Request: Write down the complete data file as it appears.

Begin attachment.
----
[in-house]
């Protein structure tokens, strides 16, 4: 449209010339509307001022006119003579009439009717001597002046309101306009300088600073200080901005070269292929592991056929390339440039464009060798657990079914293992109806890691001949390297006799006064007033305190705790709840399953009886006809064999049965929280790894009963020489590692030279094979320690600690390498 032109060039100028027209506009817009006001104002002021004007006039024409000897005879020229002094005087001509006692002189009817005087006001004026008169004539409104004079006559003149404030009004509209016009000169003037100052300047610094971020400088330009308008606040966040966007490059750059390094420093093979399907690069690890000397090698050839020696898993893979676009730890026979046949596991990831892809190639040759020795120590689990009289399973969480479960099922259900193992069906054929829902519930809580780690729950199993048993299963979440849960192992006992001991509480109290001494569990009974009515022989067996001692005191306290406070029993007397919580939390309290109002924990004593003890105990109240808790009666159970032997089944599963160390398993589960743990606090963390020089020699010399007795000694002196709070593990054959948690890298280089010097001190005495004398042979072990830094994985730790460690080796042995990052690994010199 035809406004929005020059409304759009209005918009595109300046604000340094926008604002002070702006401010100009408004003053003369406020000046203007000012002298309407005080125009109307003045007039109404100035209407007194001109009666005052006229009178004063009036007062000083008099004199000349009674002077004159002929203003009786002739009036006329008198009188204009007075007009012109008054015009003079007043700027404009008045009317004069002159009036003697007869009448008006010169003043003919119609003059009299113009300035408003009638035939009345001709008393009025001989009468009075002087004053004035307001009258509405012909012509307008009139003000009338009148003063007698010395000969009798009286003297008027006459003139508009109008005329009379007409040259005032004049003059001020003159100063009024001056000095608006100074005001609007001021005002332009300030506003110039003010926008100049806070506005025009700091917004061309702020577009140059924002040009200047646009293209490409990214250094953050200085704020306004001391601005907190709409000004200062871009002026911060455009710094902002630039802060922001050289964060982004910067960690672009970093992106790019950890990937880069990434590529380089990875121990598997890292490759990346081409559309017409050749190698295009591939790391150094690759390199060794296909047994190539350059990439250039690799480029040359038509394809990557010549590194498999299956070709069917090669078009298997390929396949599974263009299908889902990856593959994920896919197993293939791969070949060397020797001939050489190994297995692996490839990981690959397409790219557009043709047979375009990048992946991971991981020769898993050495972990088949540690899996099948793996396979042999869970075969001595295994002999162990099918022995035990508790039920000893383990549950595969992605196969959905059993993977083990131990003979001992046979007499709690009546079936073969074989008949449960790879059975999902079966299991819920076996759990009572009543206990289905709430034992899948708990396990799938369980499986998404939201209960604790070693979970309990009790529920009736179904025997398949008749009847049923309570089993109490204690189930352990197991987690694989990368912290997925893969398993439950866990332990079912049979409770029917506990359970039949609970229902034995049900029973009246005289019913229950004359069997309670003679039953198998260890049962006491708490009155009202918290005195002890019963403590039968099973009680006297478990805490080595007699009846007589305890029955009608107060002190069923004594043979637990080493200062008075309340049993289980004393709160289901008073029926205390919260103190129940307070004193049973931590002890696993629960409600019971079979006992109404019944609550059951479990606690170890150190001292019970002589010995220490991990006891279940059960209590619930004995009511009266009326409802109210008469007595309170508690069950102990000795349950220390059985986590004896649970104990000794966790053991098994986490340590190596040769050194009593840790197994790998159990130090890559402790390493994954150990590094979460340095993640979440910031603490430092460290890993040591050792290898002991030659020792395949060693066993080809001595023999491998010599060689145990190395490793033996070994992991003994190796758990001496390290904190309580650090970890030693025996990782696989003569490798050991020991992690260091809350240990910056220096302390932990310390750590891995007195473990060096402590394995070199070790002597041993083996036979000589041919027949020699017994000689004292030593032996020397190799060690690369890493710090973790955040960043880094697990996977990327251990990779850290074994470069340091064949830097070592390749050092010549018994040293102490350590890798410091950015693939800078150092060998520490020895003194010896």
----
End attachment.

[in-house]
């Protein structure tokens, strides 16, 4: 449209010339509307001022006119003579009439009717001597002046309101306009300088600073200080901005070269292929592991056929390339440039464009060798657990079914293992109806890691001949390297006799006064007033305190705790709840399953009886006809064999049965929280790894009963020489590692030279094979320690600690390498 032109060039100028027209506009817009006001104002002021004007006039024409000897005879020229002094005087001509006692002189009817005087006001004026008169004539409104004079006559003149404030009004509209016009000169003037100052300047610094971020400088330009308008606040966040966007490059750059390094420093093979399907690069690890000397090698050839020696898993893979676009730890026979046949596991990831892809190639040759020795120590689990009289399973969480479960099922259900193992069906054929829902519930809580780690729950199993048993299963979440849960192992006992001991509480109290001494569990009974009515022989067996001692005191306290406070029993007397919580939390309290109002924990004593003890105990109240808790009666159970032997089944599963160390398993589960743990606090963390020089020699010399007795000694002196709070593990054959948690890298280089010097001190005495004398042979072990830094994985730790460690080796042995990052690994010199 035809406004929005020059409304759009209005918009595109300046604000340094926008604002002070702006401010100009408004003053003369406020000046203007000012002298309407005080125009109307003045007039109404100035209407007194001109009666005052006229009178004063009036007062000083008099004199000349009674002077004159002929203003009786002739009036006329008198009188204009007075007009012109008054015009003079007043700027404009008045009317004069002159009036003697007869009448008006010169003043003919119609003059009299113009300035408003009638035939009345001709008393009025001989009468009075002087004053004035307001009258509405012909012509307008009139003000009338009148003063007698010395000969009798009286003297008027006459003139508009109008005329009379007409040259005032004049003059001020003159100063009024001056000095608006100074005001609007001021005002332009300030506003110039003010926008100049806070506005025009700091917004061309702020577009140059924002040009200047646009293209490409990214250094953050200085704020306004001391601005907190709409000004200062871009002026911060455009710094902002630039802060922001050289964060982004910067960690672009970093992106790019950890990937880069990434590529380089990875121990598997890292490759990346081409559309017409050749190698295009591939790391150094690759390199060794296909047994190539350059990439250039690799480029040359038509394809990557010549590194498999299956070709069917090669078009298997390929396949599974263009299908889902990856593959994920896919197993293939791969070949060397020797001939050489190994297995692996490839990981690959397409790219557009043709047979375009990048992946991971991981020769898993050495972990088949540690899996099948793996396979042999869970075969001595295994002999162990099918022995035990508790039920000893383990549950595969992605196969959905059993993977083990131990003979001992046979007499709690009546079936073969074989008949449960790879059975999902079966299991819920076996759990009572009543206990289905709430034992899948708990396990799938369980499986998404939201209960604790070693979970309990009790529920009736179904025997398949008749009847049923309570089993109490204690189930352990197991987690694989990368912290997925893969398993439950866990332990079912049979409770029917506990359970039949609970229902034995049900029973009246005289019913229950004359069997309670003679039953198998260890049962006491708490009155009202918290005195002890019963403590039968099973009680006297478990805490080595007699009846007589305890029955009608107060002190069923004594043979637990080493200062008075309340049993289980004393709160289901008073029926205390919260103190129940307070004193049973931590002890696993629960409600019971079979006992109404019944609550059951479990606690170890150190001292019970002589010995220490991990006891279940059960209590619930004995009511009266009326409802109210008469007595309170508690069950102990000795349950220390059985986590004896649970104990000794966790053991098994986490340590190596040769050194009593840790197994790998159990130090890559402790390493994954150990590094979460340095993640979440910031603490430092460290890993040591050792290898002991030659020792395949060693066993080809001595023999491998010599060689145990190395490793033996070994992991003994190796758990001496390290904190309580650090970890030693025996990782696989003569490798050991020991992690260091809350240990910056220096302390932990310390750590891995007195473990060096402590394995070199070790002597041993083996036979000589041919027949020699017994000689004292030593032996020397190799060690690369890493710090973790955040960043880094697990996977990327251990990779850290074994470069340091064949830097070592390749050092010549018994040293102490350590890798410091950015693939800078150092060998520490020895003194010896």